And I think one of the aspects that is coming back in the economic discussion is the transformations, and in particular, when they happen in a crisis, made many aspects of work and you know, with many (inaudible) of systemic transformations that we’re talking about here, they need not only new approaches, but they also need politically calm considerations to work. And by “politically calm considerations”, I mean, you need to create a positive momentum for those things to work, and particularly in a crisis, because the priority is, as I found in the priority is income security for the population. So longer-term transformations that may be costly for business and that may lead to a temporary job loss, this is not the time to do any of those right now. So those transformations really need politically calm considerations to work with.
A number of methodologies how (inaudible) calculated. It has gone somewhat out of fashion in the recent years, but look at the problem. The problem (inaudible) who are the winners and who are the losers, and how do we really make this work between the winners and the losers, right? How do we make sure that we have sufficient support at the beginning of the process to make sure that the process goes (inaudible), that not only the political decision making, but also that it’s successful and that there is a unified vision in the country that supports (inaudible), and how do we put them to compensate losers (inaudible)?
So let me just maybe transfer something, go over to the Future Possibilities Report with a citation by Mariana Mazzucato, who is a professor of economics at University College London, and she has been actually very — an early thinker about what we call mission-driven innovation, mission-driven innovation and (inaudible) policies. And this is kind of the same family of things that we’re talking about here for the future (inaudible).
But she said, actually, what drives (inaudible) investment is the perception of future growth opportunities, right, so this is really important right now because in a crisis, this is what drives also, not only private investments, but this is what should be guiding also the public intervention system. And (inaudible) have defined opportunities in an ambitious way.
Let’s — I’ll leave you with this statement for now, and let’s delve into the concepts behind the Future Possibilities Report, if one of the solutions or one approach could be working in this context of building back better.
The Future Possibilities Report, as Kristel said, it was developed together with the UN75, which is the initiative for the United Nations 75th anniversary and the Government of the Emirates, of the United Arab Emirates as a contribution to the debate essentially. It looks — and the premise was that it was built pre- COVID, right? It’s (inaudible) COVID but it was developed pre-COVID so please keep this in mind as we go ahead. Some of the things may be (inaudible) at a difficult scale right now, but most of it works in the overall projects (inaudible).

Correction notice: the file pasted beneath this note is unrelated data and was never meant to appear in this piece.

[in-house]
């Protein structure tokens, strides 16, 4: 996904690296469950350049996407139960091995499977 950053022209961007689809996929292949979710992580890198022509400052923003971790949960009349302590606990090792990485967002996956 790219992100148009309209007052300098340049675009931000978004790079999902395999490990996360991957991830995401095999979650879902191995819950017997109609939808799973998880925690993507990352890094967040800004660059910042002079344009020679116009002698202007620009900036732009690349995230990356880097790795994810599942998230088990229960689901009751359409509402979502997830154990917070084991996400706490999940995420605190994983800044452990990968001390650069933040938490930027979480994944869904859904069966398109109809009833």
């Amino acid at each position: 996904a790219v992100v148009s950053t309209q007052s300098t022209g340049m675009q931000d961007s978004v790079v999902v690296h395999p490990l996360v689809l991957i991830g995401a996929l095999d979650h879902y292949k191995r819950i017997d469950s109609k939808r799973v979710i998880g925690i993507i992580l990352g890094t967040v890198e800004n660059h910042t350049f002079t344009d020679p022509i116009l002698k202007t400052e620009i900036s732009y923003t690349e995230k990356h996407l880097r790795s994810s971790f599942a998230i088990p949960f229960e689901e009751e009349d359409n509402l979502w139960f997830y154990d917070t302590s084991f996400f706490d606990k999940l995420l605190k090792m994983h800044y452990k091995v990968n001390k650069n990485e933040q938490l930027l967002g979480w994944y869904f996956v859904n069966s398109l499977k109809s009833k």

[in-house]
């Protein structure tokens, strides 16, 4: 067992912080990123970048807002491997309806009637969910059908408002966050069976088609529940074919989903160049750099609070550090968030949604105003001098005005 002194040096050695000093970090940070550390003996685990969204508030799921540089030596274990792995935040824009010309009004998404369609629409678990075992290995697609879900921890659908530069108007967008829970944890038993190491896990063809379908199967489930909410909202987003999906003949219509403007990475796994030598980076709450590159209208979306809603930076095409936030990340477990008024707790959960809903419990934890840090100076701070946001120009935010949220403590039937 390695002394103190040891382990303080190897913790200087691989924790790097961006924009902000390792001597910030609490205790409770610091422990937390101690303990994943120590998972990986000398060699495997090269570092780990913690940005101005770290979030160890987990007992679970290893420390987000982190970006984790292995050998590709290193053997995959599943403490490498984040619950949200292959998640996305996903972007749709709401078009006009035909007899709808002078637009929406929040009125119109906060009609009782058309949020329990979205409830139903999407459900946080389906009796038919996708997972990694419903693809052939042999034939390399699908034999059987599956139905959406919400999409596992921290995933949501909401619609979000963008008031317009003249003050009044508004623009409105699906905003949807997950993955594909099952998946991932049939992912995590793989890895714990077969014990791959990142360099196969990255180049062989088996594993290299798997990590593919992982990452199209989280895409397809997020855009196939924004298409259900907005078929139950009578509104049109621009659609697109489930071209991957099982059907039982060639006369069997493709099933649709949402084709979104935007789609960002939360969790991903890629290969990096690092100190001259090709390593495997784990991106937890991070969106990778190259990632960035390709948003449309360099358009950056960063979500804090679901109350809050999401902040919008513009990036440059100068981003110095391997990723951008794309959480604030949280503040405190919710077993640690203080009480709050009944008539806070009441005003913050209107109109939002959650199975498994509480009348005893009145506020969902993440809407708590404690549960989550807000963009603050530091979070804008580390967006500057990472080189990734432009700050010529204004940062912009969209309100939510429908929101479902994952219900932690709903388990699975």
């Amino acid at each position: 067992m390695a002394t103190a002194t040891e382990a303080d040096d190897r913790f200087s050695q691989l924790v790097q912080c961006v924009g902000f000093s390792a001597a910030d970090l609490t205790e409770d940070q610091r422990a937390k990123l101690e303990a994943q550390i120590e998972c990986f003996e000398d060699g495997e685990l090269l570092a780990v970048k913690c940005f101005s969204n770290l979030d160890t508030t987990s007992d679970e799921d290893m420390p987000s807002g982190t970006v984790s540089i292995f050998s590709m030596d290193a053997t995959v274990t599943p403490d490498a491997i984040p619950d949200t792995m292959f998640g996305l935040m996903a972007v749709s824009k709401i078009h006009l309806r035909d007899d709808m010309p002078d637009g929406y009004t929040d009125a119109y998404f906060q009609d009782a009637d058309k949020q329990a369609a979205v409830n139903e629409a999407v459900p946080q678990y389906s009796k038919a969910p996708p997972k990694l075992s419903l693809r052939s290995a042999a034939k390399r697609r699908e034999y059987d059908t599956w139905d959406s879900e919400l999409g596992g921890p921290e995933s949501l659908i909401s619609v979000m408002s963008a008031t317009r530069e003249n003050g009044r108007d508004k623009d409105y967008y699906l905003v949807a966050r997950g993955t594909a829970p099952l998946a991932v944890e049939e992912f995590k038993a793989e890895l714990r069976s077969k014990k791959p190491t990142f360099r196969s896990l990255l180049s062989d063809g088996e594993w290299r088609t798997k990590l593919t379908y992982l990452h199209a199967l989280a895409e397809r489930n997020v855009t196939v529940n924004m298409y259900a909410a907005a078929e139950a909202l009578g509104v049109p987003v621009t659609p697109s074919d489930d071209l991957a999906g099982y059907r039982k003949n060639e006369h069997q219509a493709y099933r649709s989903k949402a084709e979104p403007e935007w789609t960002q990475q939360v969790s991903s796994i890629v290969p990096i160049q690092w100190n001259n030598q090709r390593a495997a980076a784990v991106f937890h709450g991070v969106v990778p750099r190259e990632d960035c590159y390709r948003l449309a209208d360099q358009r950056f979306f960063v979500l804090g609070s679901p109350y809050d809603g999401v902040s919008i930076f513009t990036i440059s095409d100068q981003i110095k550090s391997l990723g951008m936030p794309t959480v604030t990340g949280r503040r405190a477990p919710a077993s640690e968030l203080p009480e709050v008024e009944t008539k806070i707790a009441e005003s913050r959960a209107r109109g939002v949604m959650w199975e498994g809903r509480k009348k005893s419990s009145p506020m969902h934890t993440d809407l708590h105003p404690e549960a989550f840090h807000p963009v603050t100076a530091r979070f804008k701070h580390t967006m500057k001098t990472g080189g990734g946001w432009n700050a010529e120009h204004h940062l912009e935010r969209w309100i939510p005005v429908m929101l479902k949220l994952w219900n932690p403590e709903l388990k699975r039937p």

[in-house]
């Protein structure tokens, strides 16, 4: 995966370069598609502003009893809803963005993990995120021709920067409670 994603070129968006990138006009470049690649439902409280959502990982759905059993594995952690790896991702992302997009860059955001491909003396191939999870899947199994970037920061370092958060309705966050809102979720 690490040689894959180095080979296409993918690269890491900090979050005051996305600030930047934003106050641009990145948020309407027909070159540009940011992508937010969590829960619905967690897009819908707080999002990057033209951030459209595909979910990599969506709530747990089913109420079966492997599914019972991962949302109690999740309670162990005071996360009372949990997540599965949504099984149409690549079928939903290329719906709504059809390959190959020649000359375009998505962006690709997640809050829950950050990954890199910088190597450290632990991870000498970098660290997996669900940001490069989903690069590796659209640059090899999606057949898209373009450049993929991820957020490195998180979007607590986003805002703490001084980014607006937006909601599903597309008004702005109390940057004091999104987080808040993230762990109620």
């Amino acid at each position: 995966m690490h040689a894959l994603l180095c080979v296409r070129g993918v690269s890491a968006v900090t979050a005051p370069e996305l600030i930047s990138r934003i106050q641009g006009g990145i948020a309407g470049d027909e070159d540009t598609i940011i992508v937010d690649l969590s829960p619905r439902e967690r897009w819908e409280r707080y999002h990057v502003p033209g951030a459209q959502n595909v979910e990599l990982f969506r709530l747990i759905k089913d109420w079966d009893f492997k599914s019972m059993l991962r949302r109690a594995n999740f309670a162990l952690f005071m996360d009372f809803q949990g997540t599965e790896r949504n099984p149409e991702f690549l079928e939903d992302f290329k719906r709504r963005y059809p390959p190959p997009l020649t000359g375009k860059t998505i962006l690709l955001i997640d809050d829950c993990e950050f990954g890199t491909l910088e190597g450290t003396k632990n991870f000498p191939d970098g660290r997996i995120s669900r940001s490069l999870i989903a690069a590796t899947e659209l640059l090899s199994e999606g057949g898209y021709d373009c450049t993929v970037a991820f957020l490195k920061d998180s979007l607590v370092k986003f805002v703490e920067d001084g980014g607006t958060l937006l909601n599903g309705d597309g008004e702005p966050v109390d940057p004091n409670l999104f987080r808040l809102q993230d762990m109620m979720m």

So first of all, you know, it’s recognized that boosting productivity of the economy as a whole is not (inaudible) countries want to grow and meet those transformations that we just talked about. And this is even more difficult if there’s a crisis going on and the transformations (inaudible).
Countries need to identify specific societal goals. This is what Mariana Mazzucato calls (inaudible). And those are societal goals that are non-economic. They could be health, they can be improved food security, they could be better connectivity for everyone, or they could be greater use of the new energy resources. They could be being Net Zero by 2030 (inaudible). So but large-scale challenge-driven societal goal. It could be better aging for some. So there are many possibilities for this goal. They generally differ from one country to the other, and every country is different.
And then as a — in a second step, it’s important that transformational public policies are defined to create conditions that they can — (inaudible) to innovate and lead globally in finding solutions to those societal challenges (inaudible). And the Future Possibilities approach is one way of doing that, one way of doing this. Systemic transformations can be leveraged for sustained and inclusive growth over the long term. So we’re looking essentially at the opportunities that the systemic transformations are creating and how they can be leveraged for growth in the country, for employment in the country that is sustainable and (inaudible), because it has this double objective of (inaudible).